Supermassive Black Hole in the Milky Way Galaxy

Description:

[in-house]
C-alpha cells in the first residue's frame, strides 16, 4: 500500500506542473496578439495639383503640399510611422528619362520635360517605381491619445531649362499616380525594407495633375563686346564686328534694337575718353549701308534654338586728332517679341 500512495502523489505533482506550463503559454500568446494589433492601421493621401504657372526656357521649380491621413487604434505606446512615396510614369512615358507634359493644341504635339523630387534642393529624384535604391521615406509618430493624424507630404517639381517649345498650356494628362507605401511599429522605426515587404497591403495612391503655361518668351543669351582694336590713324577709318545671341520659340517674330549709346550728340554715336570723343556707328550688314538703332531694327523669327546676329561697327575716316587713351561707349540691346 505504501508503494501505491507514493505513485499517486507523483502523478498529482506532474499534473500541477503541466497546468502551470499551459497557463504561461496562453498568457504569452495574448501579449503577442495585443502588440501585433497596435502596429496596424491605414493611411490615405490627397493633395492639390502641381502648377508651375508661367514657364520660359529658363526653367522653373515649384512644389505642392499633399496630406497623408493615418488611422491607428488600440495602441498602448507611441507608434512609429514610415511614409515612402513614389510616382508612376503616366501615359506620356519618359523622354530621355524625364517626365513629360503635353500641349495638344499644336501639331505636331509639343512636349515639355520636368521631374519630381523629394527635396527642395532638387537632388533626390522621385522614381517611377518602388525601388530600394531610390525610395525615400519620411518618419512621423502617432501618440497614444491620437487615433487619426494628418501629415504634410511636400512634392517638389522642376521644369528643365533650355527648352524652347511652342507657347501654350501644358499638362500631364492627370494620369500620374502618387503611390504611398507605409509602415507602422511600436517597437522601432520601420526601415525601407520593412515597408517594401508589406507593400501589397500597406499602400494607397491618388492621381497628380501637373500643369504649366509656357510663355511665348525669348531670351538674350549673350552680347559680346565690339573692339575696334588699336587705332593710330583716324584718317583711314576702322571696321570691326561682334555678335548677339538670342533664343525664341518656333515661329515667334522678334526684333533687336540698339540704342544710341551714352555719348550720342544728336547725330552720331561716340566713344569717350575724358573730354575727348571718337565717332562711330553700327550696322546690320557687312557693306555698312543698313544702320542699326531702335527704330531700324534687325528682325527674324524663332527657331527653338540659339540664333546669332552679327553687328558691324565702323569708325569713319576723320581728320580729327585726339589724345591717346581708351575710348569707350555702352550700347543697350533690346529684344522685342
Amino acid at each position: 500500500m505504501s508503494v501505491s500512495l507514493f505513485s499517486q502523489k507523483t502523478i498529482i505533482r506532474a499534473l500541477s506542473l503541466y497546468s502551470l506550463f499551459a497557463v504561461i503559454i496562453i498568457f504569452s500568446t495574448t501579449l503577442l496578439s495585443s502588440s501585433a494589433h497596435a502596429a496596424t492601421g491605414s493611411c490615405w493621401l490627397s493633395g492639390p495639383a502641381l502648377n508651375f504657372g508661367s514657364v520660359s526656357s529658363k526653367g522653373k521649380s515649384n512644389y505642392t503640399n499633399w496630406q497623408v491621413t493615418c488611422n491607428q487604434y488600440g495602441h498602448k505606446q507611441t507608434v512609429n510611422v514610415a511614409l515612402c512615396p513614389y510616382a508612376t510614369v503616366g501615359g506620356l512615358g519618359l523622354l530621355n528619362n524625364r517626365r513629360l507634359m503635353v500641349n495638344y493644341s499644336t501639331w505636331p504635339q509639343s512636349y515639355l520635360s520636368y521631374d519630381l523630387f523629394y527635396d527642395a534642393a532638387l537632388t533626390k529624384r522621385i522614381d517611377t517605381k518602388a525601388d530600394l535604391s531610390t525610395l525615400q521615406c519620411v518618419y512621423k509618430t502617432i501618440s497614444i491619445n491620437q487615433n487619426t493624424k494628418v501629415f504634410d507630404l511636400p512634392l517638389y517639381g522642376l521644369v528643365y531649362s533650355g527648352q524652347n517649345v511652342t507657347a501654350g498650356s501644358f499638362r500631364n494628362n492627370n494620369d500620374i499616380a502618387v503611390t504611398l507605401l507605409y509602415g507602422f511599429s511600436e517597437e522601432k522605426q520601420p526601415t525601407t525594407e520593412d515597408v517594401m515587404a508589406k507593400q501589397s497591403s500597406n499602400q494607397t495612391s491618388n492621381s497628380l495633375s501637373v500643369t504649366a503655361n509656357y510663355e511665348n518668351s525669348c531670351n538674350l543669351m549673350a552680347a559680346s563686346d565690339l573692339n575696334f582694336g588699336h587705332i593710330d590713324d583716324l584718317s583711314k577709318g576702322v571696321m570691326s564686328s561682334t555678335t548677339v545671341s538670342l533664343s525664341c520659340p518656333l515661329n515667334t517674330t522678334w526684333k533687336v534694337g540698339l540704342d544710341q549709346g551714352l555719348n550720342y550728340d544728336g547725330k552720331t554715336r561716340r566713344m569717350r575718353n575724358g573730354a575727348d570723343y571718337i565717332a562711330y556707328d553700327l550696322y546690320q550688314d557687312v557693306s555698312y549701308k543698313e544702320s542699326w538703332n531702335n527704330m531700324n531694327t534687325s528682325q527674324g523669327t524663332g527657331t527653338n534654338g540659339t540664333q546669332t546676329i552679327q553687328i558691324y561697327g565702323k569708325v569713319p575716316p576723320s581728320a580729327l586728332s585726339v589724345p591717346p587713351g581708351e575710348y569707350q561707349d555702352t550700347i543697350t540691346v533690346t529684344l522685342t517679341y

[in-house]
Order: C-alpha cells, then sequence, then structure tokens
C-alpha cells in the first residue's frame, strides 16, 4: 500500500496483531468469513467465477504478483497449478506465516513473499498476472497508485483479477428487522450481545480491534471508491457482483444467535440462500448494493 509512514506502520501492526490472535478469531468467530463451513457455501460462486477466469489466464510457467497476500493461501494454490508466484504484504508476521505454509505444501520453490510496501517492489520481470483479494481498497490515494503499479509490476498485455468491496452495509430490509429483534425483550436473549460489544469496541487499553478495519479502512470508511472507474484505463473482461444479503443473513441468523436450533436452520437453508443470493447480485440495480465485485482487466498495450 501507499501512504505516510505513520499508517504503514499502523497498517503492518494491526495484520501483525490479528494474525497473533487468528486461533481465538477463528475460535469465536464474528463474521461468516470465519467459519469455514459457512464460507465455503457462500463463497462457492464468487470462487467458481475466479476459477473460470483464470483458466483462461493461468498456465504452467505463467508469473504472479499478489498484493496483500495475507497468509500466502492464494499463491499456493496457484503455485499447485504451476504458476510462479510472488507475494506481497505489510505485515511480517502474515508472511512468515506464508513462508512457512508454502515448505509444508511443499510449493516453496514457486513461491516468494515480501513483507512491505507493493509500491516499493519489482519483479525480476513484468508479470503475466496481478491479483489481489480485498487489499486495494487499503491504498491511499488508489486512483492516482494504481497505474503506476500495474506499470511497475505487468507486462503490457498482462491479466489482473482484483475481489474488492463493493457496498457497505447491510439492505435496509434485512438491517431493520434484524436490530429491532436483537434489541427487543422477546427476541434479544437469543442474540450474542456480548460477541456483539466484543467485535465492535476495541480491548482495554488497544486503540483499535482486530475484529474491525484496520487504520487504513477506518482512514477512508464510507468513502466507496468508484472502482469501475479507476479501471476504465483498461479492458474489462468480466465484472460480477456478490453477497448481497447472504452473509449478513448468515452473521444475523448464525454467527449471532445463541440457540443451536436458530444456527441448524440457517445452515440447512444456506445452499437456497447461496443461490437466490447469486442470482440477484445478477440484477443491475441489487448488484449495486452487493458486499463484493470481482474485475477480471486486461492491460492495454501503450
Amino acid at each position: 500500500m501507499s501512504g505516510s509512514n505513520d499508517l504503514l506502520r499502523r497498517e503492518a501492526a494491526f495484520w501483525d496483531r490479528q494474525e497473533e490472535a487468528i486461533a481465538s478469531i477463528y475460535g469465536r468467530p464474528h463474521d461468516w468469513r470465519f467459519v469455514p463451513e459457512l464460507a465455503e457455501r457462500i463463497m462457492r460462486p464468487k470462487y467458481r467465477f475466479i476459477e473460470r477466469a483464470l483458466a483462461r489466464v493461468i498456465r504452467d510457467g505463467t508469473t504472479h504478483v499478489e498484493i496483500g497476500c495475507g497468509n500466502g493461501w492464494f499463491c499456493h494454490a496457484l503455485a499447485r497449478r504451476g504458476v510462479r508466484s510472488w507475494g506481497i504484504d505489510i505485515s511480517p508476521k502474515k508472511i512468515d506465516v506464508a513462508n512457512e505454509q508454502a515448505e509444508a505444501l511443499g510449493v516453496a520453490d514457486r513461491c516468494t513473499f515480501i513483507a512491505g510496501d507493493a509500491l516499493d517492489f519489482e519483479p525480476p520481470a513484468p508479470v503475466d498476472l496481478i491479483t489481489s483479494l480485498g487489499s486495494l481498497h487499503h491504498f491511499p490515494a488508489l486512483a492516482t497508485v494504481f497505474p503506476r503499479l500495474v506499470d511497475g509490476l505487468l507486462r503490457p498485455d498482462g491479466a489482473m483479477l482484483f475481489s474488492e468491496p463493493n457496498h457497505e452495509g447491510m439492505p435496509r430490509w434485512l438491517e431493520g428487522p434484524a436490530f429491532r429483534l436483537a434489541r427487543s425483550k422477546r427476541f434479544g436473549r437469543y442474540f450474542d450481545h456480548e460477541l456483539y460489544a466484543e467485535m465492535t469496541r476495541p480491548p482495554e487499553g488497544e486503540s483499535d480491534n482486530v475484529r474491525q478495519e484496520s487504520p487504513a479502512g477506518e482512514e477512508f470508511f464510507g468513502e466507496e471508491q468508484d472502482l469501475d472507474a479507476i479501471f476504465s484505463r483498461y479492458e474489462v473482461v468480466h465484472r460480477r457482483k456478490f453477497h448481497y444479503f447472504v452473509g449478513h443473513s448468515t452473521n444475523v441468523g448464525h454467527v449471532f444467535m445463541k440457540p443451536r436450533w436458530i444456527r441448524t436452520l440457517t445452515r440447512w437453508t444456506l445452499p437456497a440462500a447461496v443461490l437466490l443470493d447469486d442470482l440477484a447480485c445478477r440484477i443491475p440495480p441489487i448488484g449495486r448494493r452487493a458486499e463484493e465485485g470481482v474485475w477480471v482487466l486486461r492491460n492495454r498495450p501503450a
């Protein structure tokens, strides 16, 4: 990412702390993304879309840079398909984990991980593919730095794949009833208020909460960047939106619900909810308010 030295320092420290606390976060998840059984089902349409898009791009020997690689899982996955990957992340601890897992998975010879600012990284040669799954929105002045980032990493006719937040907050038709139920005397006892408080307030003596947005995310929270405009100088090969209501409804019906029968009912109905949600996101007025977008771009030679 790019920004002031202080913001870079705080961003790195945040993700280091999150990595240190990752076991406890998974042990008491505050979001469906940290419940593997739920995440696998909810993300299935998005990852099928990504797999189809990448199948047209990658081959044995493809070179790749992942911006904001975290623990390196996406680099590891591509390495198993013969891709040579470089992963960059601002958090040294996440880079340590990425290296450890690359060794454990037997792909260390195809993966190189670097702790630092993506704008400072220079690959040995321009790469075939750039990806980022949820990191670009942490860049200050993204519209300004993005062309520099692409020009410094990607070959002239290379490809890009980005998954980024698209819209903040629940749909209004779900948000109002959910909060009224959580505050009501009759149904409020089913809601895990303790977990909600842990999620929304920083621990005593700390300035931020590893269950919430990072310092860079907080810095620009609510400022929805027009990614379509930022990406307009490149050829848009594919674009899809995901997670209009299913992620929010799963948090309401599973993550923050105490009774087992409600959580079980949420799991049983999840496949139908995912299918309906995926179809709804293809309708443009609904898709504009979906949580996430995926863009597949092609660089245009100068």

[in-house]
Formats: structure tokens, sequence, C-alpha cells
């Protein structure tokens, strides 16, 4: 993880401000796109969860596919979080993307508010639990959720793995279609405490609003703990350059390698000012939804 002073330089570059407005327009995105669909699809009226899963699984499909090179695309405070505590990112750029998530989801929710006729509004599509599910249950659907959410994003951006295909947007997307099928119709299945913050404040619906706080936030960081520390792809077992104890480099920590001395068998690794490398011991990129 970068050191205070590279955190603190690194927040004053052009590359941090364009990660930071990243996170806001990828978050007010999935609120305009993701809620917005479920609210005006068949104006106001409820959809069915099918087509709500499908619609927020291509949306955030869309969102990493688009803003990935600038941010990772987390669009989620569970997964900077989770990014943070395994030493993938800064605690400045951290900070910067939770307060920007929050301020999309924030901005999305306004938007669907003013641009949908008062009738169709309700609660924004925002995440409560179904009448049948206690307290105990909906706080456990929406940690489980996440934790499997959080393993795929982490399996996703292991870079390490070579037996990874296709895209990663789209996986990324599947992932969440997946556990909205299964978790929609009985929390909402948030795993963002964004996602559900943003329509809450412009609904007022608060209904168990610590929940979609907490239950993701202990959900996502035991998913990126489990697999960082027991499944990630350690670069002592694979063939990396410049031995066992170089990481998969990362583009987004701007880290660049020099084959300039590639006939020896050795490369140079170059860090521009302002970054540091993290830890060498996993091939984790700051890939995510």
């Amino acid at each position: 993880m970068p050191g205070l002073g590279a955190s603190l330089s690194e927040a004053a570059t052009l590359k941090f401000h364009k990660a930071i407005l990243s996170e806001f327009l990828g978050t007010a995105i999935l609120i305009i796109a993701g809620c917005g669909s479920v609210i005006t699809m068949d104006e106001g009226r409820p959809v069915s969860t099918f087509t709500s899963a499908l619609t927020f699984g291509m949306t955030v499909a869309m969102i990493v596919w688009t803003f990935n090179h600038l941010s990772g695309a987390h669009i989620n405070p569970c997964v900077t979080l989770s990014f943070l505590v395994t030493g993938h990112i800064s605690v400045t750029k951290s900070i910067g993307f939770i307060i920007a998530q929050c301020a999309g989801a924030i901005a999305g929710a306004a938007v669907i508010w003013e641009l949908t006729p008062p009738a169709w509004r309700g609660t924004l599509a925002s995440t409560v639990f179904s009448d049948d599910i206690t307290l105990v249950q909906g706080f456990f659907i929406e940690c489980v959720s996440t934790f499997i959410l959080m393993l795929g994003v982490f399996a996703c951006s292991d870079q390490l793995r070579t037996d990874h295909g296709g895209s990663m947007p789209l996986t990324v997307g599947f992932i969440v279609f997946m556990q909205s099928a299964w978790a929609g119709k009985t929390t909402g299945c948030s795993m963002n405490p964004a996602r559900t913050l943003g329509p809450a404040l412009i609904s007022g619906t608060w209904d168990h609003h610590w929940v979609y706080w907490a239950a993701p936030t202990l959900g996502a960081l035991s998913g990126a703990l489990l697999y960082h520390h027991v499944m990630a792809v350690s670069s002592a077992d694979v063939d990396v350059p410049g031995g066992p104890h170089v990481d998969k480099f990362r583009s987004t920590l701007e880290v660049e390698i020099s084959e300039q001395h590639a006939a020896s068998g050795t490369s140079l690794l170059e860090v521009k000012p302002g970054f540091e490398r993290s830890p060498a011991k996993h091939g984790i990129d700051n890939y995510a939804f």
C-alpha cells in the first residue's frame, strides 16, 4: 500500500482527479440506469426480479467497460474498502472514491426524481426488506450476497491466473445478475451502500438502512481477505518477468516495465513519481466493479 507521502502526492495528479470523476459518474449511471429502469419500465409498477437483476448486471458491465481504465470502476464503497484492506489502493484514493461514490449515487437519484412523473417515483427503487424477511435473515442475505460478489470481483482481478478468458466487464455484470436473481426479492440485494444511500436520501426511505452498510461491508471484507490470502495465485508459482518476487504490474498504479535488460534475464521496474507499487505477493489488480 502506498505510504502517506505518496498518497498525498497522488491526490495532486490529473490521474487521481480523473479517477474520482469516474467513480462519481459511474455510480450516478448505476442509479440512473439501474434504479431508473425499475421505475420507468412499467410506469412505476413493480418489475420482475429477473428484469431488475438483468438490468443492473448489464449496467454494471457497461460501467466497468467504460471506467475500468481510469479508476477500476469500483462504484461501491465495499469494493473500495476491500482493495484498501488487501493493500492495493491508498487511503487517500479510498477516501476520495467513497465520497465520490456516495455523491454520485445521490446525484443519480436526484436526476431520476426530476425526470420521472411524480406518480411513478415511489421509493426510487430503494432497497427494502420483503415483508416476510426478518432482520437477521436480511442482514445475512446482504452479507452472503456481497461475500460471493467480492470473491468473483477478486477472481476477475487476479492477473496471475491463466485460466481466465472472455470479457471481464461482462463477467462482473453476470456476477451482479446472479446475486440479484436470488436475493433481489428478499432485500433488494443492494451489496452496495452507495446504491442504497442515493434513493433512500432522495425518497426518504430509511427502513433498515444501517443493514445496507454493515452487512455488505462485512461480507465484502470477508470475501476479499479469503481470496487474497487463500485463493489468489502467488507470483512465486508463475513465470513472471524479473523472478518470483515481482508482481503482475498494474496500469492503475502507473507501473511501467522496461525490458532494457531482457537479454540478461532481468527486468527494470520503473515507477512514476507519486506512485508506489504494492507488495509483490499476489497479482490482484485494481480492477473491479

From a distance, our galaxy would look like a flat spiral, some 100000 light years across, with pockets of gas, clouds of dust, and about 400 billion stars rotating around the galaxys center. Thick dust and blinding starlight have long obscured our vision into the mysterious inner regions of the galactic center. And yet, the clues have been piling up, that something important, something strange is going on in there. Astronomers tracking stars in the center of the galaxy have found the best proof to date that black holes exist. Now, they are shooting for the first direct image of a black hole. From a distance, our galaxy would look something like this. A flat spiral, some 100000 light years across, with pockets of gas, clouds of dust, and about 400 billion stars rotating around the galaxy’s center. That center — bulging up and out of the galactic disk — is tightly packed with stars. Thick dust and blinding starlight have long obscured our vision into the mysterious inner regions of this so-called “bulge.” And yet, the clues have been piling up, that something important…something strange… is going on in there. The first to take notice was the physicist Karl Jansky back in the 1930s. He was asked by his employer, Bell Telephone Labs, to investigate sources of static that might interfere with what it saw as the killer app of its time… radio voice transmissions. Using this ungainly radio receiver… Jansky methodically scanned the airwaves. He documented thunderstorms

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